Prior to the onset of the coronavirus, Iran was stepping up material support for the Houthi rebels in Yemen. From November 2019 to February 2020, the U.S.-led maritime coalition intercepted two shipments of weapons heading from Iran to Yemen. In early February, a UN Panel of Experts on Yemen found that the weapons from the November interdiction were Iranian in origin. In March, the Houthis attempted to strike Riyadh – the first time since August 2019 – using a missile that likely came from Iran. Attempts by Saudi Arabia or the UN to midwife a ceasefire in the Arabian Peninsula or deal with intra-Yemeni issues will amount to naught if Tehran continues to pump weapons into the hands of rebels.

In Syria, reports of airstrikes – likely by Israel – against pro-Iran targets imply that the regime’s project of trafficking technology related to a precision guided munitions project is continuing. So, too, are efforts to establish warehouses, bases, and a land bridge connecting key routes to surge men and munitions to conflict zones across the region. Recently, an Iranian parliamentarian bemoaned the money his country had spent on propping up the Assad regime in Damascus, placing the figure at $20-$30 billion.

For the remainder of the year, the Islamic Republic can be expected to further embrace, rather than shun, the risks of confrontation with America.

In Iraq, despite the ongoing health crisis and political turbulence, pro-Iran Shiite militia groups launched at least two rocket attacks this month against the U.S. presence in that country. These strikes bring the total tally of rocket and mortar attacks against the U.S. in Iraq from May 2019 to the present to 45. While militias are facing financial and operational hardships, they remain at the forefront of Iran-backed efforts to evict American forces from Iraq, something Tehran has long hoped for as it continues to try to rope Baghdad deeper into its orbit.

If Washington or other international actors are hoping the coronavirus will induce Iran towards restraint abroad, data from the past few months should temper that expectation. Tehran has continued funding its revolutionary foreign policy, indicating that the country’s diminishing revenue streams are likely being diverted or used to support its malign activities. If Washington is hoping to change or reverse Iran’s gains abroad, it will need to double-down on existing economic tools, as well as explore non-economic tools of punishment, coercion, and deterrence.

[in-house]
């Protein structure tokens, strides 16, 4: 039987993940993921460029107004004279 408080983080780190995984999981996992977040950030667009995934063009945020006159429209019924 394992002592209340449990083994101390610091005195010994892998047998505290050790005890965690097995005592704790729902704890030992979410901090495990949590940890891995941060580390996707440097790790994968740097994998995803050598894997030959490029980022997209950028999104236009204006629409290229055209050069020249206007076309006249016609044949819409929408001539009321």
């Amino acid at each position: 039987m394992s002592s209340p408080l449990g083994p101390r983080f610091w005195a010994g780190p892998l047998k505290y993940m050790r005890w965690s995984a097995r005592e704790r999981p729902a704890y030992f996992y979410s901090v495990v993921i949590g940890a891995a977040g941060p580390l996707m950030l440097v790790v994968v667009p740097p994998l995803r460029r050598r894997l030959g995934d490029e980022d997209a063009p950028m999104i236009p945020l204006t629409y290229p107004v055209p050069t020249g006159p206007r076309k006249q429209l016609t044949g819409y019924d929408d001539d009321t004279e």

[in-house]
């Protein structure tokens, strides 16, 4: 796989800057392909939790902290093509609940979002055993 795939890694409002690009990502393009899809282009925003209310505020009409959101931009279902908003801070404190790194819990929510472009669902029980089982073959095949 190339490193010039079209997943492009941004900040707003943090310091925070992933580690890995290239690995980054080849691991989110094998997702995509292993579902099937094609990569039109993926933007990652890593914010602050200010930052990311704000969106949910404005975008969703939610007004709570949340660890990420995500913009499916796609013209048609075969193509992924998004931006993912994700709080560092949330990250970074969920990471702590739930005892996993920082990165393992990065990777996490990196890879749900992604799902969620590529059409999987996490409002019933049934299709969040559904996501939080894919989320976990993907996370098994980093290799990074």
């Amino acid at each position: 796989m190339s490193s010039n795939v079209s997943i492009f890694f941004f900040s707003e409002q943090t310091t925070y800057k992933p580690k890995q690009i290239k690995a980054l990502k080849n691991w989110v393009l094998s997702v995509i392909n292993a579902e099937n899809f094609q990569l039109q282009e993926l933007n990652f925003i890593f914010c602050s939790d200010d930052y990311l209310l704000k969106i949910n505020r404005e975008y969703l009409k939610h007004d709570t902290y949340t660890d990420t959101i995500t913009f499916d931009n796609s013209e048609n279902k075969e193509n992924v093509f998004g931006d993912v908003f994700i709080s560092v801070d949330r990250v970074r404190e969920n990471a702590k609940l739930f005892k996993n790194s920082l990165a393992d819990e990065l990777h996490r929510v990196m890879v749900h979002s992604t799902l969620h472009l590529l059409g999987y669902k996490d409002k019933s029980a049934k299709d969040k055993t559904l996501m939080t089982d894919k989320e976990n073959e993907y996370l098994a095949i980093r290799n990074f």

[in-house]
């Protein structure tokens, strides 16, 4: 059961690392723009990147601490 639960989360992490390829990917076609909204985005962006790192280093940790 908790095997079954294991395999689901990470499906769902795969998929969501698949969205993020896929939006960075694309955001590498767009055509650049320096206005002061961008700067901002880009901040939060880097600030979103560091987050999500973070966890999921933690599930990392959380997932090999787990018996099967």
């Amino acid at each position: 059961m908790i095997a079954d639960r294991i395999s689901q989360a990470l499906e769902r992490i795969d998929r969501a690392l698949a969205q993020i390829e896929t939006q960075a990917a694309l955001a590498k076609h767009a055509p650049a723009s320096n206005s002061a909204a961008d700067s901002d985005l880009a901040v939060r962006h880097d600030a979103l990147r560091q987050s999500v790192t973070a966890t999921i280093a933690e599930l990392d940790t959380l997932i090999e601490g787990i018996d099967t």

The connective tissue and domestic engine behind between every single Iranian threat vector abroad is the IRGC. According to analysis of the latest Iranian budget, the IRGC’s payout is increasing. This means that more resources are being allocated toward a group spearheading confrontation at the exact same time that a global pandemic is raging.

Given what Tehran has been able to do abroad with increasingly limited resources, any attempt to put more resources in the hands of Iranian officials at this time – be it through diverted humanitarian aid or potentially even premature sanctions relief by the U.S. – will grow the lethality of Iran’s security policy.

For the remainder of the year, the Islamic Republic can be expected to further embrace, rather than shun, the risks of confrontation with America and its regional partners across the nuclear, missile, maritime, cyber, and regional domains. Hit hard by the coronavirus, Iran has been busy locking in, rather than rolling back, longstanding trends in its foreign policy.

The opinions expressed by the author are not necessarily the views of Radio Farda
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    Behnam Ben Taleblu

    Behnam Ben Taleblu is a senior fellow at the Foundation for Defense of Democracies (FDD) in Washington D.C., where he covers Iranian political and security issues.